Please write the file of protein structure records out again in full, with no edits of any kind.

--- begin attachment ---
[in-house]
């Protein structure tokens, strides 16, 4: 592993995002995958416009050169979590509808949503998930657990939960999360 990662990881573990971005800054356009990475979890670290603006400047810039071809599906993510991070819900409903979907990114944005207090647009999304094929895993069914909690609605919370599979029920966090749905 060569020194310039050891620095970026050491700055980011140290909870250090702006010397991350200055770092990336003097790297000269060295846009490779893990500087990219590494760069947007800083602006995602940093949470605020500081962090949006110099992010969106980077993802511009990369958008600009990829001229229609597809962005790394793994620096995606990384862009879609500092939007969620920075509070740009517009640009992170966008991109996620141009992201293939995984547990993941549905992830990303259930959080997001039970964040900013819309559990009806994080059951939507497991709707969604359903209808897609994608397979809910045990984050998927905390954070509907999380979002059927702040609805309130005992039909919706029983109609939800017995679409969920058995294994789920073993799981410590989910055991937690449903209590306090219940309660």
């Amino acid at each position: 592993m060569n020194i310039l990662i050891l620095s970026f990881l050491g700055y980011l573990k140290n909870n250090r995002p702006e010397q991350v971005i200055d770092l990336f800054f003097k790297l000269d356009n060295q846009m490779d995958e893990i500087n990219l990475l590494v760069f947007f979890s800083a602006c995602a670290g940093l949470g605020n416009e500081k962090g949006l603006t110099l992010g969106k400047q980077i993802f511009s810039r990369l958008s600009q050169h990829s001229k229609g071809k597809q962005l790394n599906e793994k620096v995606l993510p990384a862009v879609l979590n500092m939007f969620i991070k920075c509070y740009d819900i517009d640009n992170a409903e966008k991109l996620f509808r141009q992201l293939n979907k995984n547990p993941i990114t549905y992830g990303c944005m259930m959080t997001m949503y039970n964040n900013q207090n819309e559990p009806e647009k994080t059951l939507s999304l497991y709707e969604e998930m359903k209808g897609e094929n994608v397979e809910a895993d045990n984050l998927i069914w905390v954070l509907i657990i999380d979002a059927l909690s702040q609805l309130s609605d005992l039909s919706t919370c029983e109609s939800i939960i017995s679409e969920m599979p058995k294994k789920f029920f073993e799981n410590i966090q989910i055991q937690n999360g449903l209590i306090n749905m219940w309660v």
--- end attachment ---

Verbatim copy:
[in-house]
């Protein structure tokens, strides 16, 4: 592993995002995958416009050169979590509808949503998930657990939960999360 990662990881573990971005800054356009990475979890670290603006400047810039071809599906993510991070819900409903979907990114944005207090647009999304094929895993069914909690609605919370599979029920966090749905 060569020194310039050891620095970026050491700055980011140290909870250090702006010397991350200055770092990336003097790297000269060295846009490779893990500087990219590494760069947007800083602006995602940093949470605020500081962090949006110099992010969106980077993802511009990369958008600009990829001229229609597809962005790394793994620096995606990384862009879609500092939007969620920075509070740009517009640009992170966008991109996620141009992201293939995984547990993941549905992830990303259930959080997001039970964040900013819309559990009806994080059951939507497991709707969604359903209808897609994608397979809910045990984050998927905390954070509907999380979002059927702040609805309130005992039909919706029983109609939800017995679409969920058995294994789920073993799981410590989910055991937690449903209590306090219940309660």
């Amino acid at each position: 592993m060569n020194i310039l990662i050891l620095s970026f990881l050491g700055y980011l573990k140290n909870n250090r995002p702006e010397q991350v971005i200055d770092l990336f800054f003097k790297l000269d356009n060295q846009m490779d995958e893990i500087n990219l990475l590494v760069f947007f979890s800083a602006c995602a670290g940093l949470g605020n416009e500081k962090g949006l603006t110099l992010g969106k400047q980077i993802f511009s810039r990369l958008s600009q050169h990829s001229k229609g071809k597809q962005l790394n599906e793994k620096v995606l993510p990384a862009v879609l979590n500092m939007f969620i991070k920075c509070y740009d819900i517009d640009n992170a409903e966008k991109l996620f509808r141009q992201l293939n979907k995984n547990p993941i990114t549905y992830g990303c944005m259930m959080t997001m949503y039970n964040n900013q207090n819309e559990p009806e647009k994080t059951l939507s999304l497991y709707e969604e998930m359903k209808g897609e094929n994608v397979e809910a895993d045990n984050l998927i069914w905390v954070l509907i657990i999380d979002a059927l909690s702040q609805l309130s609605d005992l039909s919706t919370c029983e109609s939800i939960i017995s679409e969920m599979p058995k294994k789920f029920f073993e799981n410590i966090q989910i055991q937690n999360g449903l209590i306090n749905m219940w309660v």